2. The MAWP of the equipment protected is 210 psig while the set pressure is 72.5 psig. With allowable accumulation as 10% which means the maximum pressure the vessel can see is 1.1*210 = 231 psig. With this as the basis the % overpressure would be (231-72.5)*100/72.5 =218.6%. So you are saying the allowable outlet pressure drop is 218.6% of set pressure?.

Thanks and Regards,
Pavan Kumar

### RE: Steam PSV Inlet / Outlet Pressure Drop Calculation Methodology

(OP)
Hi Latexman,

How do I calculate the pressure at Pipe exit if it is not same as critical pressure ( calculated from PSV sizing pressure)?.

Thanks and Regards,
Pavan Kumar

### RE: Steam PSV Inlet / Outlet Pressure Drop Calculation Methodology

(OP)
Hi All,

Can anyone provide literature that I can use to calculate pressure drop for two phase flashing flow for Condensate flashing out at the PSV orifice in the outlet line?. Your help will be highly invaluable to me.

Thanks and Regards,
Pavan Kumar

### RE: Steam PSV Inlet / Outlet Pressure Drop Calculation Methodology

You might want to review the notes and guidance for steam safety valve piping contained in ASME B31.1 - 2020 Particularly Nonmandatory Appendix II - Rules for the Design of Safety Valve Installation. Although B31.1 is primarily a Piping Code for Power Piping, this Appendix is specific to Safety Valves and contains various formulae for piping, including outlet positions. If your steam safety valve is following ASME I, this is recommended, even for ASME VIII, but you have not stated what your application is or to what code your re working to.

*** Per ISO-4126, the generic term 'Safety Valve' is used regardless of application or design ***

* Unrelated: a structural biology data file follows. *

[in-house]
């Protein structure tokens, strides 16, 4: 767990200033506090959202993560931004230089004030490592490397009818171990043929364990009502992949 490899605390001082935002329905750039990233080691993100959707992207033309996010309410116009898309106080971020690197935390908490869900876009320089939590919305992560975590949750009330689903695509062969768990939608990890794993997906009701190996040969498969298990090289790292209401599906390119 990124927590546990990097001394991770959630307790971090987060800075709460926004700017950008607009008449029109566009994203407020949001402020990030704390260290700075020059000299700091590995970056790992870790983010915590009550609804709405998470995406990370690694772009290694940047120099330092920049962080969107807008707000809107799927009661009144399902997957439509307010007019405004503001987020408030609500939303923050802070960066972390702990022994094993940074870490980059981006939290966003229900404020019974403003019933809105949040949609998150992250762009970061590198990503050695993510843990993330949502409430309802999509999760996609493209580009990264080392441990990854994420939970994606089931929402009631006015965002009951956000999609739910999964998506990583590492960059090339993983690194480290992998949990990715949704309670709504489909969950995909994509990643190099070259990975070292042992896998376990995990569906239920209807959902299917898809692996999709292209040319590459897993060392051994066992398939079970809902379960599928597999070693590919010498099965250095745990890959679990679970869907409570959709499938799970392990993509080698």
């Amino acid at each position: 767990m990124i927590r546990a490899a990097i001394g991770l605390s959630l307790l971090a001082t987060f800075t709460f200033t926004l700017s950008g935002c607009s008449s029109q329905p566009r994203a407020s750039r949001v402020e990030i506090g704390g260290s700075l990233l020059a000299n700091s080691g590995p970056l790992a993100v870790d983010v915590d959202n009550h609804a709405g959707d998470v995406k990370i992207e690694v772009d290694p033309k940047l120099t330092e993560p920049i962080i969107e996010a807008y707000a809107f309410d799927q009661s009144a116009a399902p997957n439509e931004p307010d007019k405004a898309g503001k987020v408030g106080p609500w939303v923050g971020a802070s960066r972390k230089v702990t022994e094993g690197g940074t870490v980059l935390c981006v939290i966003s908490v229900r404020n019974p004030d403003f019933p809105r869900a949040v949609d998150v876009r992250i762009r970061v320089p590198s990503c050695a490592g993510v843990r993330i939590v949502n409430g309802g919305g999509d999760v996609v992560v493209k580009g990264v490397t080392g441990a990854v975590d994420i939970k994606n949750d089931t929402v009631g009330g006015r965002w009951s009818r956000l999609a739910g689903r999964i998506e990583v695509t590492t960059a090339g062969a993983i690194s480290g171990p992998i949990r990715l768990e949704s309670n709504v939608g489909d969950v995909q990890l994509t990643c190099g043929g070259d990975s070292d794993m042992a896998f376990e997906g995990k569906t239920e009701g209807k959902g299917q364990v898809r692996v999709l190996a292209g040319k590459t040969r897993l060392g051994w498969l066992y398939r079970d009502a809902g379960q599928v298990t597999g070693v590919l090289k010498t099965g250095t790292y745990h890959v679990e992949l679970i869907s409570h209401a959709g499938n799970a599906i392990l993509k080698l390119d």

*** 'Pressure-relief Valve' is the equivalent ASME/API term ***

### RE: Steam PSV Inlet / Outlet Pressure Drop Calculation Methodology

(OP)
Hi The Obturator,

The PSV is protecting the shell side of a kettle type reboiler which is generating 10 psig steam for process use using the LP steam in the tube side ( please see sketch attached ). The code of construction of the heat exchanger is ASME Sec VIII Div 1, so the PSV will have to sized per ASME Sec VIII Div 1 rules correct?.

Thanks and Regards,
Pavan Kumar

### RE: Steam PSV Inlet / Outlet Pressure Drop Calculation Methodology

For the exit loss, I use K = 1.

If exit velocity is > Mach 1, use a larger diameter pipe. (My company guidelines are "maximum discharge velocity should not exceed 75% of sonic velocity". Your company may be different.)

If ΔPoutlet > 10% (or > the overpressure), use a larger diameter pipe.

Good Luck,
Latexman

### RE: Steam PSV Inlet / Outlet Pressure Drop Calculation Methodology

#### Quote (Pavan)

1. For the inlet pressure drop even with pressure within 3% of the set pressure chatter / PSV instability is still cannot be ruled out?.

An inlet loss of 3% or less does not rule out the risk of instability. Research has shown, for example, that a PSV with an inlet loss of 2% may chatter, while one with an inlet loss of 7% may not chatter. The 3% rule is technically insufficient for predicting instability. Again, refer to the explanation and guidance in API 520 Pt II.

#### Quote (Pavan)

With this as the basis the % overpressure would be (231-72.5)*100/72.5 =218.6%. So you are saying the allowable outlet pressure drop is 218.6% of set pressure?.

Yes, that's exactly what I'm saying. The 218.6 % outlet loss is offset by 218.6% of overpressure. The force balance on the PSV seat is exactly the same as that for a PSV which has 10% overpressure and 10% outlet pipe loss. Engineers commonly cite a 10% limit for outlet piping loss, and that is the limit for typical cases (PSV set at MAWP and 10% allowable accumulation), but it's not an accurate way to state the limit for all cases. Saying that the outlet piping loss is limited to the amount of overpressure is the universally accurate way to state this limit.